• 1913/14, Merchant ship Cap Trafalgar
  • 1914, Battleship Salamis - launched as Vasilefs Georgios - for Hellenic Navy, construction stopped with beginning of war, 1932 scrapped in Bremen
  • 1915–1917, Altogether 69 U-boats of types UE 1, UE 2, UB III, UC I and UC II for Kaiserliche Marine
  • 1916, Modified Mackensen-class battlecruiser SMS Ersatz Yorck (Replacement Yorck), construction stopped and after war broken up
  • 1917, Bayern-class battleship SMS Württemberg for Kaiserliche Marine, not finished before end of war
  • 1922, Merchant ship Cap Norte
  • Civilian ships

  • Kaiser Wilhelm der Grosse (1896)
  • Deutschland (1900)
  • Kaiser Wilhelm II (1902)
  • Kaiserin Auguste Victoria (1906)
  • Kronprinzessin Cecilie (1906)
  • Konig Wilhelm II (1907)
  • George Washington (1907)
  • Tirpitz (1913)
  • Battleships

  • Chinese turret ship Dingyuan (1881)
  • Chinese turret ship Zhenyuan (1882)
  • SMS Brandenburg (1890)
  • SMS Weissenburg (1890)
  • SMS Mecklenburg (1900)
  • SMS Preussen (1902)
  • SMS Pommern (1904)
  • SMS Rheinland (1907)
  • Cruisers

  • Chinese cruiser Jiyuan (1883)
  • SMS Irene (1887)
  • Chinese cruiser Jingyuan (1887)
  • Chinese cruiser Laiyuan (1887)
  • Chinese cruiser Hai Yung (1897)
  • Japanese cruiser Yakumo (1897)
  • SMS Hertha (1897)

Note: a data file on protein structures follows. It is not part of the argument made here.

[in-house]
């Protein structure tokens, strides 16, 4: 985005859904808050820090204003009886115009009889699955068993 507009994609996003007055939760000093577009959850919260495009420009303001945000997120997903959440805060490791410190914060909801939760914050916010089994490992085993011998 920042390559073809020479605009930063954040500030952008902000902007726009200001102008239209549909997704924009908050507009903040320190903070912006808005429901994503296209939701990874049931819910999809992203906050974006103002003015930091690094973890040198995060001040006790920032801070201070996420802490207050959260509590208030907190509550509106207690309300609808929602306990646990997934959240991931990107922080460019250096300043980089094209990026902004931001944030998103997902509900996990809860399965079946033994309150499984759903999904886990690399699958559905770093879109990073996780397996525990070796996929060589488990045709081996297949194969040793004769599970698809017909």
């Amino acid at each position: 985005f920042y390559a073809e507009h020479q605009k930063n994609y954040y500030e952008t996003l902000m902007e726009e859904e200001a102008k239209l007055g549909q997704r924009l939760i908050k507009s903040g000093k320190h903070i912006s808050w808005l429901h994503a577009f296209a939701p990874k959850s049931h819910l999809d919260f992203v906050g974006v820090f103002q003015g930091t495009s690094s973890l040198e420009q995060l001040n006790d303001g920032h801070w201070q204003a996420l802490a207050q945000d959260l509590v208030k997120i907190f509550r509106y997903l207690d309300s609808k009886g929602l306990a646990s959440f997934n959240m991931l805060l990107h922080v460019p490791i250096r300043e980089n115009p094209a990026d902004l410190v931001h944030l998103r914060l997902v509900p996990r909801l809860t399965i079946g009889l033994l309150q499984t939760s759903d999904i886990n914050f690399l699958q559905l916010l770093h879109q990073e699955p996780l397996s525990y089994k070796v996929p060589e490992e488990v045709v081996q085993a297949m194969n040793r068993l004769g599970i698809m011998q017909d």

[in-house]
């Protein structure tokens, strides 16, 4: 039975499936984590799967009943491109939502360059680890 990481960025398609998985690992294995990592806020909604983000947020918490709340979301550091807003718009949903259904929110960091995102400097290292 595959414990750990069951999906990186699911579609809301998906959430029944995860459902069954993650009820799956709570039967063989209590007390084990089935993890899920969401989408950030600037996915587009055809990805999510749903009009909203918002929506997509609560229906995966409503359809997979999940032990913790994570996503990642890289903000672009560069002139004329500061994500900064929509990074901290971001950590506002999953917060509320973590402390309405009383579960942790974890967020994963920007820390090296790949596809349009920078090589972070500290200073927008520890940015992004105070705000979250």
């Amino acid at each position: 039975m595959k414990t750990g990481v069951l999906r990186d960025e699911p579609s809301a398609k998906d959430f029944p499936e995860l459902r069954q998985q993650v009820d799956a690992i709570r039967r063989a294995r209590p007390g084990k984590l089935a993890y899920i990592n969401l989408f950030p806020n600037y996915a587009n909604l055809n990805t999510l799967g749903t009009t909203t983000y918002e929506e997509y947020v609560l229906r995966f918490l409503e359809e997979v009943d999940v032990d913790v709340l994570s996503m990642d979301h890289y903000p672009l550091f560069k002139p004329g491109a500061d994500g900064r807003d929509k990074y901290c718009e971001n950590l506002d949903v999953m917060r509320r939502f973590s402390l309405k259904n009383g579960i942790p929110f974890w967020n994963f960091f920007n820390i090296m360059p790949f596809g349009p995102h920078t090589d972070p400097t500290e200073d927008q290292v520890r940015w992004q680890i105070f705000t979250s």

• SMS Hansa (1898)
  • Russian cruiser Bogatyr (1901)
  • SMS Hamburg (1902)
  • SMS Lübeck (1903)
  • SMS Stettin (1906)
  • SMS Mainz (1908)
  • SMS Breslau (1910)
  • SMS Wiesbaden (1913)
  • SMS Brummer (1915)
  • SMS Bremse (1915)
  • SMS Wiesbaden (1915)
  • Destroyers

  • Greek destroyer Niki (1906)
  • Greek destroyer Doxa (1906)
  • Greek destroyer Aspis (1907)
  • Greek destroyer Velos (1907)
  • Greek destroyer Nea Genea (1912)
  • Greek destroyer Keravnos (1912)
  • Submarines (U-boats)

  • Type VII-C U-boats (1941), out of six commissioned, only one, U-901 was ever in service.
  • Torpedo Boats

  • SMS V25 (1914)
  • SMS V26 (1914)
  • SMS V27 (1914)
  • SMS V28 (1914)
  • SMS V29 (1914)
  • SMS V30 (1914)
  • SMS V43 (1915)
  • SMS V44 (1915)
  • SMS V45 (1915)
  • SMS V46 (1915)
  • SMS V47 (1915)
  • SMS V48 (1915)
  • SMS V67 (1915)
  • SMS V68 (1915)
  • SMS V69 (1916)
  • SMS V70 (1916)
  • SMS V71 (1916)
  • SMS V72 (1916)
  • SMS V73 (1916)
  • SMS V74 (1916)
  • SMS V75 (1916)
  • SMS V76 (1916)
  • SMS V77 (1916)
  • SMS V78 (1916)
  • SMS V79 (1916)
  • SMS V80 (1916)
  • SMS V81 (1916)
  • SMS V82 (1916)
  • SMS V83 (1916)
  • SMS V84 (1916)
  • SMS V108, ex-Dutch Z-4, later Polish ORP Kaszub
  • SMS V116 (1918)
  • Ships still afloat

  • Gryfia, ex-Tyras (1887), small railway ferry, today in Szczecin, Poland
  • Wittow (1895), small railway ferry, today shown in the harbour of Barth, Germany
  • Icebreaker Suur Tõll, today a museum ship in Tallinn, Estonia
  • References

    AG Vulcan Stettin Wikipedia


    Similar Topics
    Lights of New York (1928 film)
    Arjan Bajwa
    Mary Mosiman
    Topics